Orange juice intake during a fatty meal consumption reduces the postprandial low-grade inflammatory response in healthy subjects.
Thromb Res. 2015 Feb ;135(2):255-9. Epub 2014 Dec 13. PMID: 25550188
BACKGROUND AND AIMS: Evidence associates polyphenol-rich foods to reduction of low-grade inflammation and mortality for cardiovascular disease, the mechanisms underlying such effects being still unclear. Consumption of a fatty meal by healthy volunteers induces rapid and reversible low-grade inflammation. The aim of the present study was to evaluate the effect of orange juice on cellular modifications induced by a fatty meal.
METHODS AND RESULTS: 18 apparently healthy subjects consumed a fatty meal, during which they drunk orange juice, either blond or red, or water, according to a randomized cross-over design. Two hours after the end of the fatty meal, both white blood cell (WBC) and platelet counts significantly increased (12.5 and 5%, respectively), while mean platelet volume decreased and a 25% release of myeloperoxidase (MPO) from polymorphonuclear leukocyte occurred. Both juices significantly prevented WBC increase and MPO degranulation, in respect to control. Triglycerides significantly increased (42%) after the fatty meal, but at a lower extent when red orange juice was consumed with the meal (20%), in respect to blond orange juice or control. This effect was statistically significant in the subgroup of 8 subjects with hypertriglyceridemia. Vascular stiffness (augmentation index), measured by Endo-PAT2000, significantly decreased after the meal only in conjunction with red orange juice.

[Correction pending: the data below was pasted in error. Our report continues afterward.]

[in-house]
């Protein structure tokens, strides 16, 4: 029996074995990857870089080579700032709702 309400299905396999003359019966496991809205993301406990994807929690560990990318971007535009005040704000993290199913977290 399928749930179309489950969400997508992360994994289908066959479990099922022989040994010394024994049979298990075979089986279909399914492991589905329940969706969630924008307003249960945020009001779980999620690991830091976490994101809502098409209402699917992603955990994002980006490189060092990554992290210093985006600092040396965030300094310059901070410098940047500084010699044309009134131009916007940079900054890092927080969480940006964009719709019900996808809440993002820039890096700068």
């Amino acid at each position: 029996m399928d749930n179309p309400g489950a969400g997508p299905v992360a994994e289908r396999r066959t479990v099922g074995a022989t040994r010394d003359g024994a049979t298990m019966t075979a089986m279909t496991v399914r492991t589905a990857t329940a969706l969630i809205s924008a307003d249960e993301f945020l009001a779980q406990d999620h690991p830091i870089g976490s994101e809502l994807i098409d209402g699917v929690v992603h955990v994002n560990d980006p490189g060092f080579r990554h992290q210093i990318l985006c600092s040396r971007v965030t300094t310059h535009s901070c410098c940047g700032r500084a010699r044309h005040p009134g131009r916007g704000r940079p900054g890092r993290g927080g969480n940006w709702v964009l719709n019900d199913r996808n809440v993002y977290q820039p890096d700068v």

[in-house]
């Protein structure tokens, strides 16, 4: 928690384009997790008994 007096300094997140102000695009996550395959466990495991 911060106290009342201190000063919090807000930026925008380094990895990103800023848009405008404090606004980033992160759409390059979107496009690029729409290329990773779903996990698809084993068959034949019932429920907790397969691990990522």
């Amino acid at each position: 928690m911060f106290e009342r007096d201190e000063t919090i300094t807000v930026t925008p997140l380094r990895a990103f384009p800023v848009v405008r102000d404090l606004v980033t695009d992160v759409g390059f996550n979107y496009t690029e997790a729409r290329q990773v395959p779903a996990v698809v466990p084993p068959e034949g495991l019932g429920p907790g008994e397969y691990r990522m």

CONCLUSION: In healthy subjects the concomitant intake of orange juice may prevent the low-grade inflammatory reaction induced by a fatty meal, at cellular and possibly at vascular function levels. The relative role of different polyphenols on the observed effects of orange juices remains to be established.